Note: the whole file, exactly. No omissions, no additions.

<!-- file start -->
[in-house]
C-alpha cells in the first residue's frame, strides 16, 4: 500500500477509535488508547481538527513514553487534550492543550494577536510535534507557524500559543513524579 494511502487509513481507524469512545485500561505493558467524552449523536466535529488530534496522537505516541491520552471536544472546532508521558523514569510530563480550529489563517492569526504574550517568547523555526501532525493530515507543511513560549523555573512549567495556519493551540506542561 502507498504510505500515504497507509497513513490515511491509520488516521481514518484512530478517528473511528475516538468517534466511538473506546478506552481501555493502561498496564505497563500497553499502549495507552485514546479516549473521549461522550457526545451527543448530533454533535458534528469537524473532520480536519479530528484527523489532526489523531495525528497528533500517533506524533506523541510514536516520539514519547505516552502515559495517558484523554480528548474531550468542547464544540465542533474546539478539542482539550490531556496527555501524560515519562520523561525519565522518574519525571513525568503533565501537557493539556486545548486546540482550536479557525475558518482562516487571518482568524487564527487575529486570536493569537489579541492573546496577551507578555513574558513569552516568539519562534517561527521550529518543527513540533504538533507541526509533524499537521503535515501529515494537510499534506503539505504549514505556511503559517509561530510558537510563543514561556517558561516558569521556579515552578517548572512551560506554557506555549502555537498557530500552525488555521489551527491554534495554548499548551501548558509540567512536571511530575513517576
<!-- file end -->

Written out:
[in-house]
C-alpha cells in the first residue's frame, strides 16, 4: 500500500477509535488508547481538527513514553487534550492543550494577536510535534507557524500559543513524579 494511502487509513481507524469512545485500561505493558467524552449523536466535529488530534496522537505516541491520552471536544472546532508521558523514569510530563480550529489563517492569526504574550517568547523555526501532525493530515507543511513560549523555573512549567495556519493551540506542561 502507498504510505500515504497507509497513513490515511491509520488516521481514518484512530478517528473511528475516538468517534466511538473506546478506552481501555493502561498496564505497563500497553499502549495507552485514546479516549473521549461522550457526545451527543448530533454533535458534528469537524473532520480536519479530528484527523489532526489523531495525528497528533500517533506524533506523541510514536516520539514519547505516552502515559495517558484523554480528548474531550468542547464544540465542533474546539478539542482539550490531556496527555501524560515519562520523561525519565522518574519525571513525568503533565501537557493539556486545548486546540482550536479557525475558518482562516487571518482568524487564527487575529486570536493569537489579541492573546496577551507578555513574558513569552516568539519562534517561527521550529518543527513540533504538533507541526509533524499537521503535515501529515494537510499534506503539505504549514505556511503559517509561530510558537510563543514561556517558561516558569521556579515552578517548572512551560506554557506555549502555537498557530500552525488555521489551527491554534495554548499548551501548558509540567512536571511530575513517576